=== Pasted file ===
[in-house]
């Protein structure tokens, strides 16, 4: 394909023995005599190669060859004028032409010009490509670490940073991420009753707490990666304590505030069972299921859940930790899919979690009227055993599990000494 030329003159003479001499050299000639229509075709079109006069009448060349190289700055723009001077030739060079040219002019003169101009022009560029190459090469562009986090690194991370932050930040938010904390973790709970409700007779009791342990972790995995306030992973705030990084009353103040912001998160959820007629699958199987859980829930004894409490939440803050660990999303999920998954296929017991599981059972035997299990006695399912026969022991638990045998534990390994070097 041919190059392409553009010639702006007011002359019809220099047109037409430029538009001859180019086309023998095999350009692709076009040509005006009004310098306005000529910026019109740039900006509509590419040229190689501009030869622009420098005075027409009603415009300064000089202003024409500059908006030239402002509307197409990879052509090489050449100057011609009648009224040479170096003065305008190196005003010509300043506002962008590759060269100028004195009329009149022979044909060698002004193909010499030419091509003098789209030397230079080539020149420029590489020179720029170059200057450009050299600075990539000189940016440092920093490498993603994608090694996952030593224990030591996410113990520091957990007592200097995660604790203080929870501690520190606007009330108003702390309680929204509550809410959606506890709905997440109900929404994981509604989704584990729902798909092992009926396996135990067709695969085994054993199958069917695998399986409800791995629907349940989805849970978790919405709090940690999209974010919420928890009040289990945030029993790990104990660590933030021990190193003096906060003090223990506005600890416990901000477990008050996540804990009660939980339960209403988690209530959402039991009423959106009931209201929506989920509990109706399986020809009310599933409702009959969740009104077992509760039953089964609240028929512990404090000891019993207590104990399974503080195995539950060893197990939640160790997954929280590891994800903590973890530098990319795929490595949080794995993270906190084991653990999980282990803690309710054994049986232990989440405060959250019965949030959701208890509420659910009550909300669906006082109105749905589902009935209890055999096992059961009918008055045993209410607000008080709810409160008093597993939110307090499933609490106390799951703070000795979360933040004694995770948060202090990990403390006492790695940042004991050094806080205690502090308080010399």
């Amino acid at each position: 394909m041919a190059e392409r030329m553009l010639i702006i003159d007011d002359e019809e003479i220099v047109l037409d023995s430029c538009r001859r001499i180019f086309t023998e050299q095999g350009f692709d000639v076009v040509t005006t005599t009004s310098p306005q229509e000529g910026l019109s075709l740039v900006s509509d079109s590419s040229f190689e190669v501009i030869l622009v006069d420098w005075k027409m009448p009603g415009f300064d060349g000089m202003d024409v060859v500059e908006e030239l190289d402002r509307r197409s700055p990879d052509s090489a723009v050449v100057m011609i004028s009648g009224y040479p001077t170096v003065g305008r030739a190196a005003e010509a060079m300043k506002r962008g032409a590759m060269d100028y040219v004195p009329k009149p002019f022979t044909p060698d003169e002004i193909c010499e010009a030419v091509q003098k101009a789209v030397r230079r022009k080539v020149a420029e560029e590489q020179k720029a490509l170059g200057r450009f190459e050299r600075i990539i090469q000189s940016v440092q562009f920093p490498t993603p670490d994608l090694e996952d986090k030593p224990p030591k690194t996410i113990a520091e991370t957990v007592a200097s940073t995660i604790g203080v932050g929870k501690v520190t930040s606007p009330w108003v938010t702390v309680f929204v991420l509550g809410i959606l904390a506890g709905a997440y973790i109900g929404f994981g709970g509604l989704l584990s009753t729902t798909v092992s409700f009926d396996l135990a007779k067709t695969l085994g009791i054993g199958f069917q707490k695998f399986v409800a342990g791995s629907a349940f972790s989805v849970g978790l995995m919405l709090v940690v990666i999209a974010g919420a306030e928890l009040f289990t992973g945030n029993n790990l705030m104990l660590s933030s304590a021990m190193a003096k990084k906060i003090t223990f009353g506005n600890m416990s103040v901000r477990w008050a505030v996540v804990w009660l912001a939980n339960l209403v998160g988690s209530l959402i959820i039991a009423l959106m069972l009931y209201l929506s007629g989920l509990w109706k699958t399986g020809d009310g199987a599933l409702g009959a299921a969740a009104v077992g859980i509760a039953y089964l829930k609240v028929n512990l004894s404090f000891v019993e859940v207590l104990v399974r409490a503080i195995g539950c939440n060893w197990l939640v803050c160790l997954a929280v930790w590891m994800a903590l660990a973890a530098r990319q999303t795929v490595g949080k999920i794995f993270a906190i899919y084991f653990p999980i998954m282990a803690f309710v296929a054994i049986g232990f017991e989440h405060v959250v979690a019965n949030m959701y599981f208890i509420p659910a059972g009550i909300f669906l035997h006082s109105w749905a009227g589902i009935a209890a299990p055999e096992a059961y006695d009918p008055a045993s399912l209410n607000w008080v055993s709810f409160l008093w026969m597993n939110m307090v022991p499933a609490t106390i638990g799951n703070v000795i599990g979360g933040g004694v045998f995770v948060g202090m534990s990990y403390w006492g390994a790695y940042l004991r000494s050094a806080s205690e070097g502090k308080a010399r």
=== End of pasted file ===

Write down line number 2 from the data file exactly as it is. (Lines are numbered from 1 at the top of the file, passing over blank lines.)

């Protein structure tokens, strides 16, 4: 394909023995005599190669060859004028032409010009490509670490940073991420009753707490990666304590505030069972299921859940930790899919979690009227055993599990000494 030329003159003479001499050299000639229509075709079109006069009448060349190289700055723009001077030739060079040219002019003169101009022009560029190459090469562009986090690194991370932050930040938010904390973790709970409700007779009791342990972790995995306030992973705030990084009353103040912001998160959820007629699958199987859980829930004894409490939440803050660990999303999920998954296929017991599981059972035997299990006695399912026969022991638990045998534990390994070097 041919190059392409553009010639702006007011002359019809220099047109037409430029538009001859180019086309023998095999350009692709076009040509005006009004310098306005000529910026019109740039900006509509590419040229190689501009030869622009420098005075027409009603415009300064000089202003024409500059908006030239402002509307197409990879052509090489050449100057011609009648009224040479170096003065305008190196005003010509300043506002962008590759060269100028004195009329009149022979044909060698002004193909010499030419091509003098789209030397230079080539020149420029590489020179720029170059200057450009050299600075990539000189940016440092920093490498993603994608090694996952030593224990030591996410113990520091957990007592200097995660604790203080929870501690520190606007009330108003702390309680929204509550809410959606506890709905997440109900929404994981509604989704584990729902798909092992009926396996135990067709695969085994054993199958069917695998399986409800791995629907349940989805849970978790919405709090940690999209974010919420928890009040289990945030029993790990104990660590933030021990190193003096906060003090223990506005600890416990901000477990008050996540804990009660939980339960209403988690209530959402039991009423959106009931209201929506989920509990109706399986020809009310599933409702009959969740009104077992509760039953089964609240028929512990404090000891019993207590104990399974503080195995539950060893197990939640160790997954929280590891994800903590973890530098990319795929490595949080794995993270906190084991653990999980282990803690309710054994049986232990989440405060959250019965949030959701208890509420659910009550909300669906006082109105749905589902009935209890055999096992059961009918008055045993209410607000008080709810409160008093597993939110307090499933609490106390799951703070000795979360933040004694995770948060202090990990403390006492790695940042004991050094806080205690502090308080010399």